References in periodicals archive ?
The prototype wireless device was attached to various parts of their bodies, and, based on the actual conditions in hospital rooms, the performance of the mBAN system was evaluated in relation to changes in the position of equipment or the posture of the subjects.
As enumerated and explained in the 2012 MBAN Report: (1)
The two most significant applications have been "intelligent transportation systems" ("ITS") in the 5.9 GHz range and medical telemetry in the WMTS bands and the freshly minted MBAN allocation.
(Of the women I interviewed, those who did not have any feminist leanings were associated with either the 32 County Sovereignty Association of Republican Sinn Fein/Cumann na mBan.) The most prominent of these republican political organizations is Sinn Fein, as it has the broadest basis of support among republicans.
"Fuil na mban a cailleadh leis an nimh!" he shouts: "The blood of the poisoned women!" She takes up the cry, and the crowd joins in.
Such organizations were referred to as "Proscribed Organisations" under the various Northern Ireland (Emergency Provisions) Acts included the IRA, Cumann na mBan, Fianna na hEireann, the Red Hand Commando, Saor Eire, the UFF, the UVF, the INLA, the Irish People's Liberation Organisation, and the UDA.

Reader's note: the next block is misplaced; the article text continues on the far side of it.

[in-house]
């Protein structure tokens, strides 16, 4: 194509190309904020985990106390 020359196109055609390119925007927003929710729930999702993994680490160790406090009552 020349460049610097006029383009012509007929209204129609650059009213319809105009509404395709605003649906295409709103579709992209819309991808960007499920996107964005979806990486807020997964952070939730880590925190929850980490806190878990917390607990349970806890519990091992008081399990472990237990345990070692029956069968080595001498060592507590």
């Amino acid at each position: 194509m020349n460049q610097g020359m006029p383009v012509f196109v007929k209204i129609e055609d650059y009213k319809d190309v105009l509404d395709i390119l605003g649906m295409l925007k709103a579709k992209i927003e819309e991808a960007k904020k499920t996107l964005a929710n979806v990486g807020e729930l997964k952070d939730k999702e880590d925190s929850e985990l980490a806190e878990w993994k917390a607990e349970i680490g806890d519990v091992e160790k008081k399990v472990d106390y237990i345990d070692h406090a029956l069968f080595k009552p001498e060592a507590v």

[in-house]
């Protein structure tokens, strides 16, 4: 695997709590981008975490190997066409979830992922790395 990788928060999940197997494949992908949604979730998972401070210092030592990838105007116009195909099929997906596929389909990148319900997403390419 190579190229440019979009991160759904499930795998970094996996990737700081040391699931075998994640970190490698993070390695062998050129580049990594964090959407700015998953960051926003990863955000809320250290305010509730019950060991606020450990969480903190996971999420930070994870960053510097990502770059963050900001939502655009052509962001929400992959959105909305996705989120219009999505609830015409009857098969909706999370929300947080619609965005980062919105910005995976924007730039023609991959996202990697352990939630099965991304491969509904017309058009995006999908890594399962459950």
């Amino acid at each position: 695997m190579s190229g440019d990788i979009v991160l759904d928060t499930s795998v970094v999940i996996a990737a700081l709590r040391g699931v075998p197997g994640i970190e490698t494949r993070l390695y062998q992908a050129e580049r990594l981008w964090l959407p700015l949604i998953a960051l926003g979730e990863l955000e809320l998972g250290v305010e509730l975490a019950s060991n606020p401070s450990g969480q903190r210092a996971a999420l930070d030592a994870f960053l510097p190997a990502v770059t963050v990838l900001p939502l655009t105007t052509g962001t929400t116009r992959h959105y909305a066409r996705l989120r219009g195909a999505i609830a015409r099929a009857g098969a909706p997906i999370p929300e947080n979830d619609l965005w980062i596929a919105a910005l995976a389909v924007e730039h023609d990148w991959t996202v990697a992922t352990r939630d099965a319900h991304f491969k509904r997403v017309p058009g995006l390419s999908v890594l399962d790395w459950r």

The masqueraders and members of the inner circle back into the mban, an exclusive rest-area, as a gesture of turning their backs on the forces of evil.
Thus, Belfast playwright Stewart Parker rubs shoulders with Parliament na mBan, a seventeenth-century didactic text in Gaelic, and with nineteenth-century nationalist leader Charles Stewart Parnell, while the entry on Brian Friel's early play Crystal and Fox is flanked by Cu Chulainn, the mythical hero of the Ulster cycle, and the nineteenth-century journalist and novelist Eyre Evans Crowe.
(5.) See, for instance, the poetry of Nuala Ni Dhomhnaill, Pharaoh's Daughter (Wake Forest, N.C.: Wake Forest University Press, 1990), and The Astrakhan Cloak (Wake Forest, N.C.: Wake Forest University Press, 1992); Eilis Ni Dhuibhne's short story "Midwife to the Fairies," in her Blood and Water (Dublin: Attic Press, 1993), and her play Dun na mBan tri Thine [The (Fairy) Women's Fort is on Fire], performed by Amharclann de hIde at the Peacock Theater, Dublin, 1994; Angela Bourke, "Bean an Leasa: on bPiseogaiocht go dti Filiocht Nuala Ni Dhomhnaill," in Leath na Speire, ed.
I remember him shouting out one night in the bar, "Let there be Thurbulence!" On the hillside in the new Catholic cemetery at his funeral an Irish piper played "Sliabh na mBan" as the east winds-the Druid wind as they call it-which brought St.